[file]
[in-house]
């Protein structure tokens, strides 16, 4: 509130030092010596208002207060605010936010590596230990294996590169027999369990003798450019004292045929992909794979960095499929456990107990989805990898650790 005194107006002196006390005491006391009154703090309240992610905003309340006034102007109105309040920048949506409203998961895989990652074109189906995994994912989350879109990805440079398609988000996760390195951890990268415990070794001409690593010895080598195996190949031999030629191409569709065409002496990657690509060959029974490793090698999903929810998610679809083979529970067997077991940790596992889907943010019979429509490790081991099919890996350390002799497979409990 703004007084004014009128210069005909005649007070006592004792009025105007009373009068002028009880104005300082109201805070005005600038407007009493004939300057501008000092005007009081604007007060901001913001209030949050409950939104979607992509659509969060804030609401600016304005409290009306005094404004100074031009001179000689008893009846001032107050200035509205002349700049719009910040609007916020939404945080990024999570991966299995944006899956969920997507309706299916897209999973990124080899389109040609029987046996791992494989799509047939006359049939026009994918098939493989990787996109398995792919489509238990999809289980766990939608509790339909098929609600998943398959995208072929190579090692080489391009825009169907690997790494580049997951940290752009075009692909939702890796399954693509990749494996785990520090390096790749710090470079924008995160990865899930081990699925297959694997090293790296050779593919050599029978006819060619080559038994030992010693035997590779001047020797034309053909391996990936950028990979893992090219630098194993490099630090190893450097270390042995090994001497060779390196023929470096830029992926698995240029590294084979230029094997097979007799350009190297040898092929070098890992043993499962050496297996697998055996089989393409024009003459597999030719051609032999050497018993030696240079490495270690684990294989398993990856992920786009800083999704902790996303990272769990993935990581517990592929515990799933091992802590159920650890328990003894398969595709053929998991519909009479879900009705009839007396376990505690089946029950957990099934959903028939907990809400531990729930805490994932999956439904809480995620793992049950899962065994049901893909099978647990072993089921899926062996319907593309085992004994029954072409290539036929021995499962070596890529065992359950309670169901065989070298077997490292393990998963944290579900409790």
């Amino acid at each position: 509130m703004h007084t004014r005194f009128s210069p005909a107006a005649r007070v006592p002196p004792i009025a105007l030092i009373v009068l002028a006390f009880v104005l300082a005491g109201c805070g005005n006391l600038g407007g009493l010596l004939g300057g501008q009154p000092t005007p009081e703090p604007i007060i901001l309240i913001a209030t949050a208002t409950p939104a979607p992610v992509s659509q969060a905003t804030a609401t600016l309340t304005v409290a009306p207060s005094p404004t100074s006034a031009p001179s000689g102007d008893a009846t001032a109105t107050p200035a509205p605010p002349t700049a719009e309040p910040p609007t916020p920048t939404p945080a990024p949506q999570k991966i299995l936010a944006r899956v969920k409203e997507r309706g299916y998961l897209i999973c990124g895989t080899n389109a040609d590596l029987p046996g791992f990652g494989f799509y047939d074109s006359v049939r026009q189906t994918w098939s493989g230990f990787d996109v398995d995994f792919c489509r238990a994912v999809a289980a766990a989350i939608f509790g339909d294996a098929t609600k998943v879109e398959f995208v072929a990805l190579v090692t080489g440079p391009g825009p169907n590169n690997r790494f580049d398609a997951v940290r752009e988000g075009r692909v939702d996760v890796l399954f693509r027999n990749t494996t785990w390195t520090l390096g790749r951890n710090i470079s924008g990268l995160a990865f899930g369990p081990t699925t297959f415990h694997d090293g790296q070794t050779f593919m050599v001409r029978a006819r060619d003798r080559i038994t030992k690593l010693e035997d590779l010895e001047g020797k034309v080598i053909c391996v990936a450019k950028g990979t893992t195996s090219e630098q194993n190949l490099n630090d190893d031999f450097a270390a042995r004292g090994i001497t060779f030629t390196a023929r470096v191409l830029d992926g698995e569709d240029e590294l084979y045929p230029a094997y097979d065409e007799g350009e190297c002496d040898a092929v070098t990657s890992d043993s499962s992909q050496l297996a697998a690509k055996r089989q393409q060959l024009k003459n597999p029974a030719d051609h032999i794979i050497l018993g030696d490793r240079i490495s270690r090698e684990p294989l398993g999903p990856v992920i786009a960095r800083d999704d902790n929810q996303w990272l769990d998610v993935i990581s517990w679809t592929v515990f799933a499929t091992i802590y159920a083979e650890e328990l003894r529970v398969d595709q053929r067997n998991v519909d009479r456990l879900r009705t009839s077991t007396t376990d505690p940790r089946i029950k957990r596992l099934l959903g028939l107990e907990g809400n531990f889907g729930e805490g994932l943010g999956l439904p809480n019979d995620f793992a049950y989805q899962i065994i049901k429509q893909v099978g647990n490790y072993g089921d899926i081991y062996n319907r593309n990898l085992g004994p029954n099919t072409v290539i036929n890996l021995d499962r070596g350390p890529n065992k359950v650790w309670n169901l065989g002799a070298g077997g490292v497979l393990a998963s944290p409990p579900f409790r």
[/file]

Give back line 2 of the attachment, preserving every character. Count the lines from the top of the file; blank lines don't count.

């Protein structure tokens, strides 16, 4: 509130030092010596208002207060605010936010590596230990294996590169027999369990003798450019004292045929992909794979960095499929456990107990989805990898650790 005194107006002196006390005491006391009154703090309240992610905003309340006034102007109105309040920048949506409203998961895989990652074109189906995994994912989350879109990805440079398609988000996760390195951890990268415990070794001409690593010895080598195996190949031999030629191409569709065409002496990657690509060959029974490793090698999903929810998610679809083979529970067997077991940790596992889907943010019979429509490790081991099919890996350390002799497979409990 703004007084004014009128210069005909005649007070006592004792009025105007009373009068002028009880104005300082109201805070005005600038407007009493004939300057501008000092005007009081604007007060901001913001209030949050409950939104979607992509659509969060804030609401600016304005409290009306005094404004100074031009001179000689008893009846001032107050200035509205002349700049719009910040609007916020939404945080990024999570991966299995944006899956969920997507309706299916897209999973990124080899389109040609029987046996791992494989799509047939006359049939026009994918098939493989990787996109398995792919489509238990999809289980766990939608509790339909098929609600998943398959995208072929190579090692080489391009825009169907690997790494580049997951940290752009075009692909939702890796399954693509990749494996785990520090390096790749710090470079924008995160990865899930081990699925297959694997090293790296050779593919050599029978006819060619080559038994030992010693035997590779001047020797034309053909391996990936950028990979893992090219630098194993490099630090190893450097270390042995090994001497060779390196023929470096830029992926698995240029590294084979230029094997097979007799350009190297040898092929070098890992043993499962050496297996697998055996089989393409024009003459597999030719051609032999050497018993030696240079490495270690684990294989398993990856992920786009800083999704902790996303990272769990993935990581517990592929515990799933091992802590159920650890328990003894398969595709053929998991519909009479879900009705009839007396376990505690089946029950957990099934959903028939907990809400531990729930805490994932999956439904809480995620793992049950899962065994049901893909099978647990072993089921899926062996319907593309085992004994029954072409290539036929021995499962070596890529065992359950309670169901065989070298077997490292393990998963944290579900409790």